More babies are born at dangerously low birth weights in Britain now than in 1989, a report says.
The study was carried out by the Fabian Society, a left-leaning think-tank, which called the finding a “scar on the national conscience”.
It calls for more financial support for at-risk women, better access to antenatal services and one-to-one care for all newborns in intensive care.
A minister said the recommendations must be studied carefully.
The researchers found that in 2006, 78 out of every 1,000 babies were born weighing less than 5lb8oz (2.5kg). That amounted to a total of more than 50,000 babies.
In 1989, 67 out of every 1,000 babies were born under weight.
Low-birth weight is linked to an increased risk death and disability, and a range of long-term health problems, such as diabetes, heart disease, Attention Deficit Hyperactivity Disorder (ADHD) and depression.
The report found that older women and teenagers were most likely to have a low birth weight baby.
It said more work was needed to cut teenage pregnancy rates, and employers should offer more support to women, so fewer felt compelled to put off having a child.
The report also found lone parents were nine times as likely to have a stillbirth as other parents.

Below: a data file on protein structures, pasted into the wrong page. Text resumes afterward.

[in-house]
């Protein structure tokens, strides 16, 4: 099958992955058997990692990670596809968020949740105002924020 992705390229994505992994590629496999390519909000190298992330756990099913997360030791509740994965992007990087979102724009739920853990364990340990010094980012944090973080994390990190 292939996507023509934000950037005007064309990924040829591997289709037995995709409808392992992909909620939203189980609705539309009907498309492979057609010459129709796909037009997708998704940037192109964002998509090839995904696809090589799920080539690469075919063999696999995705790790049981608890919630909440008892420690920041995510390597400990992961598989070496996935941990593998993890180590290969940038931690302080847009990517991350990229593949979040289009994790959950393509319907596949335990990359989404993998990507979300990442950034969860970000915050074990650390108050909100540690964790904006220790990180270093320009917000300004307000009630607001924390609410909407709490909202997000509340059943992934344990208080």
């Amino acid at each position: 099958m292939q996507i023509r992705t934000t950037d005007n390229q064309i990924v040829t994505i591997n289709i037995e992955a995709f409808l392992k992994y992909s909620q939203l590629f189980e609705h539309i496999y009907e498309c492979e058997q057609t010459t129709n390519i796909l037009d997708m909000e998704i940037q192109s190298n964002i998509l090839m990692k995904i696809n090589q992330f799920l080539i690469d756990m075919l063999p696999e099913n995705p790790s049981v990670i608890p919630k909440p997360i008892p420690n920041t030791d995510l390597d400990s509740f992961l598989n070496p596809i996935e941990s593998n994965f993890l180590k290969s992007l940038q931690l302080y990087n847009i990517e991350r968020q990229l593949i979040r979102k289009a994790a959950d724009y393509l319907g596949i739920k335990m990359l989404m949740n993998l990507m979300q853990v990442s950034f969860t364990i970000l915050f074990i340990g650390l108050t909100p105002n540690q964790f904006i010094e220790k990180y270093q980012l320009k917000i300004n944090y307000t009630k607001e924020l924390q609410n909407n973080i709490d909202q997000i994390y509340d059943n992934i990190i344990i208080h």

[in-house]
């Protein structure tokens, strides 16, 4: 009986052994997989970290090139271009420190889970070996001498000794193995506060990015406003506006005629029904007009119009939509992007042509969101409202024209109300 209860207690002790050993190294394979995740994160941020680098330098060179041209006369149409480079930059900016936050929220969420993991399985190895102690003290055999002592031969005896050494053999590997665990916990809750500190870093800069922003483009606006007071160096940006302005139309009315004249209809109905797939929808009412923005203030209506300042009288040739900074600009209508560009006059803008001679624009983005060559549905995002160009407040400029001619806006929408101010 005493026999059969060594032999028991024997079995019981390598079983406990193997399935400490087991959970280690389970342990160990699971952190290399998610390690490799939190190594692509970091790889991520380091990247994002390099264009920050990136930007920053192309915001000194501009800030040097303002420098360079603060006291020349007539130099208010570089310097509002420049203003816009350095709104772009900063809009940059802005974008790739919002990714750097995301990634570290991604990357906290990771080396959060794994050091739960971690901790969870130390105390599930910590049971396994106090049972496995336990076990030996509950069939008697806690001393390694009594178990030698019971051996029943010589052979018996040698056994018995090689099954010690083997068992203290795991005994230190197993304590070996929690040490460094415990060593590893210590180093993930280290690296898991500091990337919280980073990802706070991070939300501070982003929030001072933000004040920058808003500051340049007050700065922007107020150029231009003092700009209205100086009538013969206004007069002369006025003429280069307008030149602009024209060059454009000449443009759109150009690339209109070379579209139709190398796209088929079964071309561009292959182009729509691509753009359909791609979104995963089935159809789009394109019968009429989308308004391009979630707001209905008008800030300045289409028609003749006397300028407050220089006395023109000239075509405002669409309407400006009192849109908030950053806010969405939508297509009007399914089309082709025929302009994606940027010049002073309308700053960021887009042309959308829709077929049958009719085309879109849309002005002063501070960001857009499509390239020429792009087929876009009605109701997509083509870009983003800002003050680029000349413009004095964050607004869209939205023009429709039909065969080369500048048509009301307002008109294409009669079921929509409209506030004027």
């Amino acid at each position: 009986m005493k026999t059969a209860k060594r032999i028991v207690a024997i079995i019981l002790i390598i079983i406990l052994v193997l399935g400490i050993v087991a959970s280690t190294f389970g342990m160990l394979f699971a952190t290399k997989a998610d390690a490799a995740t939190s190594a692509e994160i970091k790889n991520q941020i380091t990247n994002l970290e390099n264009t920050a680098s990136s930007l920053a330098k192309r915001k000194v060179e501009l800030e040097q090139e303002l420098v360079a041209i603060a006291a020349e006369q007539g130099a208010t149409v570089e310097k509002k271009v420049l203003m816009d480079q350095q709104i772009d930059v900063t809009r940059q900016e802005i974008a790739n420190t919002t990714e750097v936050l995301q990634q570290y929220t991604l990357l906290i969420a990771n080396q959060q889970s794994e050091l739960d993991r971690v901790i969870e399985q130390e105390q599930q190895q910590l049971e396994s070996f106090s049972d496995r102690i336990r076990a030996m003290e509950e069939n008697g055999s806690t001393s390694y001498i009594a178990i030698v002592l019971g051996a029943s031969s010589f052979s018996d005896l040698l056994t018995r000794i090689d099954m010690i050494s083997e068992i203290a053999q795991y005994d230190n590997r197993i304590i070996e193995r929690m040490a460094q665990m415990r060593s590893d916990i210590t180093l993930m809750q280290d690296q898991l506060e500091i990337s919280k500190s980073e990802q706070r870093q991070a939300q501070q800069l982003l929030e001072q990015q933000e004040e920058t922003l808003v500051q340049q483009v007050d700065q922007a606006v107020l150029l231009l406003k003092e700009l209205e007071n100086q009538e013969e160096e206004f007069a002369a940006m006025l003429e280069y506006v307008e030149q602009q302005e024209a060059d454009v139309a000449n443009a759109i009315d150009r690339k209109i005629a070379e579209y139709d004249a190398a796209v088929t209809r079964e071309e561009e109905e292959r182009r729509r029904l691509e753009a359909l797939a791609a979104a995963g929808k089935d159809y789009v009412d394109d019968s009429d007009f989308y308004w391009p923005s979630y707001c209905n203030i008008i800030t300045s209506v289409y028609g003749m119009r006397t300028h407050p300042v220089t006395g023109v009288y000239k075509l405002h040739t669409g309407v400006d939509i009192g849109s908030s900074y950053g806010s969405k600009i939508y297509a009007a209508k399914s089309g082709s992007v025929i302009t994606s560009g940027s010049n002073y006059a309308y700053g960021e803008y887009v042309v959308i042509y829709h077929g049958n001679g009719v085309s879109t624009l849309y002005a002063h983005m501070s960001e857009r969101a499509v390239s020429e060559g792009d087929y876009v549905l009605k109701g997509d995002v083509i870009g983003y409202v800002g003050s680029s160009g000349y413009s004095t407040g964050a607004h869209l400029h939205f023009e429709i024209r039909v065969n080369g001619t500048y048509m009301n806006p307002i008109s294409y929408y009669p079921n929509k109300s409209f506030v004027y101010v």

Babies born to working-class mothers were twice as likely to die before their first birthday as those with middle-class parents.
Mothers of Indian, Pakistani and Bangladeshi origin had a high risk of having low birth-weight babies – their babies are on average 300g lighter than those of white mothers.
These mothers also attended fewer antenatal appointments than other ethnic groups.
Lead researcher Louise Bamfield conceded that medical advances meant more low birth weight babies were now surviving, but she said social deprivation and low income were significant factors.
She said: “If Britain had the same record on low birth weight as the best countries in Europe, 24,000 babies would have much improved life chances.
“The facts should shock us all. Britain has the worst rate of every country in western Europe, except Greece.
“And being born very small creates health risks throughout life – and will affect the health of babies they will themselves have years later.”
Constitutional Affairs Minister Harriet Harman said: “We have made important progress since 1997 on reducing child poverty and creating the early years agenda.
“We must now be bolder and develop the new policies to make building a fairer society the central theme of Labour’s next term in office.
“The Fabian Society’s evidence on inequalities at birth must be studied carefully by government and the Labour party. The political argument will need to be won too.”
Andy Cole, chief executive of Bliss, the premature baby charity, said: “Around 40,000 babies are born underweight each year in England alone, and many will undoubtedly spend time in a neonatal unit before going home.
“The very first days after birth are critical for their health and it is vital that the recommended standard of one-to-one nursing for babies in intensive care is made mandatory.”